The knowledge economy has yet to penetrate many areas of the world. Taking up this cause is Bruce Lehman, who served from 1993 through 1998 as the commissioner of the U.S. Patent and Trademark Office, under President Clinton. After stepping down, he founded the non-profit International Intellectual Property Institute (IIPI) to work with governments, companies and entrepreneurs in developing nations who were failing to use patent, trademark, and copyright laws for their own economic advancement. Lehman visited Technology Review last month and sat down to talk with editor-in-chief Robert Buderi and contributing writer Evan I. Schwartz about patents, intellectual property development projects, and their role in fostering economic growth.TR: Why did you set up the institute?
LEHMAN: If you’re going to develop knowledge-based economies in other countries, and if they’re going to get rich, they have to have effective intellectual property systems. When I left government, I wanted to set up an institution which would help people in developing countries understand how to use these new tools which they’ve been forced to accept as a result of trade negotiations. Doing so would be a win-win situation because it would create constituencies in these countries that would begin to see things our way. So instead of having the tension of us against them all the time, we would move forward together into a more harmonious world.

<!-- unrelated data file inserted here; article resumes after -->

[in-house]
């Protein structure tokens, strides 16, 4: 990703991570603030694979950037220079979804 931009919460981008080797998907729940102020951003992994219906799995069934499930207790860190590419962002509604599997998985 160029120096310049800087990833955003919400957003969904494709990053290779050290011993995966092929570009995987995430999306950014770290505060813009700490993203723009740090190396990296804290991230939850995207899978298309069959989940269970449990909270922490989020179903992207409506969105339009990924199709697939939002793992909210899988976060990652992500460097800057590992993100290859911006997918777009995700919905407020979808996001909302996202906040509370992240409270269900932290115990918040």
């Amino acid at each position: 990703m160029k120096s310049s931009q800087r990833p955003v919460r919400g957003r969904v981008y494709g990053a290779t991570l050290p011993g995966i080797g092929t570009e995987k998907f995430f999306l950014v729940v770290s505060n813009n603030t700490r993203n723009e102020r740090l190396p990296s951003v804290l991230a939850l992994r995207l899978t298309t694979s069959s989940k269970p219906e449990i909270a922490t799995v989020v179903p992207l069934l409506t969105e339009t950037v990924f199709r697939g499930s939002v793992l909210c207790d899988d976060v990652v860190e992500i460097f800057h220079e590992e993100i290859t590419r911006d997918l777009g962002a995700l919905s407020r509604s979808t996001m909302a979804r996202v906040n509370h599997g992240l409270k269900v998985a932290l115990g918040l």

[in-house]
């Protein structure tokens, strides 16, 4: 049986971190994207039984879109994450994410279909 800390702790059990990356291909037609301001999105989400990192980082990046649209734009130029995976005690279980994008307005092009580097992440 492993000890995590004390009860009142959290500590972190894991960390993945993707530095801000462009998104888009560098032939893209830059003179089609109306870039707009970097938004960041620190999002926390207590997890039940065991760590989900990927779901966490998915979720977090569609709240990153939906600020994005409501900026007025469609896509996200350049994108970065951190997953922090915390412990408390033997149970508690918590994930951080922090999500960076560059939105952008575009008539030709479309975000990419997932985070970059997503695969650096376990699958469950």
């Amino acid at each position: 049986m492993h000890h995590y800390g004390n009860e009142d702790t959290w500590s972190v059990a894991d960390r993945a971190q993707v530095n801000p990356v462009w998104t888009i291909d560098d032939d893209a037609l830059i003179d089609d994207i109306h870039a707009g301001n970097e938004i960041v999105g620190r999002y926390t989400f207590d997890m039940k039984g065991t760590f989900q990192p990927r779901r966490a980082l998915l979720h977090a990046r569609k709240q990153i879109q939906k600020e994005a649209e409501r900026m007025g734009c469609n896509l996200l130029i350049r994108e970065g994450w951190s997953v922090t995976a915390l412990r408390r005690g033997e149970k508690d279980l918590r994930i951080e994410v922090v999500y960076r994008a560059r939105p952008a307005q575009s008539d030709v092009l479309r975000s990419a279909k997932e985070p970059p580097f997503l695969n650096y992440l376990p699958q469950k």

TR: How is it funded?
LEHMAN: I started out by getting a couple of people in the private sector to give us some seed money.
TR: I saw the logos on your Web site and noticed that sponsors include Ford, IBM, Microsoft, Merck, Time Warner, and Bacardi.
LEHMAN: Those are the companies that have contributed. But the idea always was that this should be publicly funded and indeed, that’s also happened. This is a development organization, so it should come from the U.S. Agency for International Development (US AID), global development banks, things like that. We also got money from WIPO (the World Intellectual Property Organization).
TR: How does your mission relate to that of WIPO?
LEHMAN: WIPO is a specialized U.N. agency that deals with the world’s intellectual property system. They’re unique among UN agencies. They don’t get funded from member states, but generate about $200 million in fee revenue by administering the Patent Cooperation Treaty and the Madrid Union [for international trademark cooperation]. WIPO financed some of our first projects, in Egypt and in Jamaica.
TR: What are those projects?
LEHMAN: There’s a technology consortium in Cairo that had made digital images of all of the artifacts in the collection of the Egyptian Museum. They called up WIPO and said, “Look, we might want to put these out on the Web. What should we do about it?” And the response was: call the IIPI. And we talked to them and told them, “No, don’t do that just quite yet.” We sent a copyright lawyer to help them understand that when you create a visual image of something, even though it might be in the public domain, that you can copyright it and that you should license these things.